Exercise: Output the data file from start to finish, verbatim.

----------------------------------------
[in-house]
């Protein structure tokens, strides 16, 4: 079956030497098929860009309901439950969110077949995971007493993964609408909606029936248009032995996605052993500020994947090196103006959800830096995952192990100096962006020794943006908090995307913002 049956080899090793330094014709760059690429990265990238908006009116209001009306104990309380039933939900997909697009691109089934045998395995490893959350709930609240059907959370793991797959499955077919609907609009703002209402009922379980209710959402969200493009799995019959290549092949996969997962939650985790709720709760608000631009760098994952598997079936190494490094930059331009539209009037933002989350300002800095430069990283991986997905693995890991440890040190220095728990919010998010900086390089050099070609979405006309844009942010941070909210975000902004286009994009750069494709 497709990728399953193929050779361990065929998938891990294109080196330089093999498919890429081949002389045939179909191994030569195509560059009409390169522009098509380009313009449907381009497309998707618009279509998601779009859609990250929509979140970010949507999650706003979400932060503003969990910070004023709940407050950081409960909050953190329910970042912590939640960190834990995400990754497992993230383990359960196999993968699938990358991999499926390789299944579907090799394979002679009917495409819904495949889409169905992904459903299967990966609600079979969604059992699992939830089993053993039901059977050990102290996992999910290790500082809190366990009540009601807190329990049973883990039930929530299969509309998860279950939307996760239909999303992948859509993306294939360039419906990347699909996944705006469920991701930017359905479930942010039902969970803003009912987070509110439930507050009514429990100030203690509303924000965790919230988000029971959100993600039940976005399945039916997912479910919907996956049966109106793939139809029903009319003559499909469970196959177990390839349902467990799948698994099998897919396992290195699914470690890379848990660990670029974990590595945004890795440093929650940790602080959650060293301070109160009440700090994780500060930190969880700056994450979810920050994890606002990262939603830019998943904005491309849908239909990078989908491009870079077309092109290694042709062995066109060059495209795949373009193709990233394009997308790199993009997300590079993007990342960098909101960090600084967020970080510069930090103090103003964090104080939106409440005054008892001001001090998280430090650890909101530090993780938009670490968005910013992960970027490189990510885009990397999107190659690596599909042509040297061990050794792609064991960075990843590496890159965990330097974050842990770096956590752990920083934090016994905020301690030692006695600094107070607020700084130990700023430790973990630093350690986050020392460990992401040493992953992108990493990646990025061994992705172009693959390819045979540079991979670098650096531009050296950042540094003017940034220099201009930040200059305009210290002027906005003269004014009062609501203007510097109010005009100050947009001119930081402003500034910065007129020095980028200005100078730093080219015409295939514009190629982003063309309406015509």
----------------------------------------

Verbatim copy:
[in-house]
């Protein structure tokens, strides 16, 4: 079956030497098929860009309901439950969110077949995971007493993964609408909606029936248009032995996605052993500020994947090196103006959800830096995952192990100096962006020794943006908090995307913002 049956080899090793330094014709760059690429990265990238908006009116209001009306104990309380039933939900997909697009691109089934045998395995490893959350709930609240059907959370793991797959499955077919609907609009703002209402009922379980209710959402969200493009799995019959290549092949996969997962939650985790709720709760608000631009760098994952598997079936190494490094930059331009539209009037933002989350300002800095430069990283991986997905693995890991440890040190220095728990919010998010900086390089050099070609979405006309844009942010941070909210975000902004286009994009750069494709 497709990728399953193929050779361990065929998938891990294109080196330089093999498919890429081949002389045939179909191994030569195509560059009409390169522009098509380009313009449907381009497309998707618009279509998601779009859609990250929509979140970010949507999650706003979400932060503003969990910070004023709940407050950081409960909050953190329910970042912590939640960190834990995400990754497992993230383990359960196999993968699938990358991999499926390789299944579907090799394979002679009917495409819904495949889409169905992904459903299967990966609600079979969604059992699992939830089993053993039901059977050990102290996992999910290790500082809190366990009540009601807190329990049973883990039930929530299969509309998860279950939307996760239909999303992948859509993306294939360039419906990347699909996944705006469920991701930017359905479930942010039902969970803003009912987070509110439930507050009514429990100030203690509303924000965790919230988000029971959100993600039940976005399945039916997912479910919907996956049966109106793939139809029903009319003559499909469970196959177990390839349902467990799948698994099998897919396992290195699914470690890379848990660990670029974990590595945004890795440093929650940790602080959650060293301070109160009440700090994780500060930190969880700056994450979810920050994890606002990262939603830019998943904005491309849908239909990078989908491009870079077309092109290694042709062995066109060059495209795949373009193709990233394009997308790199993009997300590079993007990342960098909101960090600084967020970080510069930090103090103003964090104080939106409440005054008892001001001090998280430090650890909101530090993780938009670490968005910013992960970027490189990510885009990397999107190659690596599909042509040297061990050794792609064991960075990843590496890159965990330097974050842990770096956590752990920083934090016994905020301690030692006695600094107070607020700084130990700023430790973990630093350690986050020392460990992401040493992953992108990493990646990025061994992705172009693959390819045979540079991979670098650096531009050296950042540094003017940034220099201009930040200059305009210290002027906005003269004014009062609501203007510097109010005009100050947009001119930081402003500034910065007129020095980028200005100078730093080219015409295939514009190629982003063309309406015509």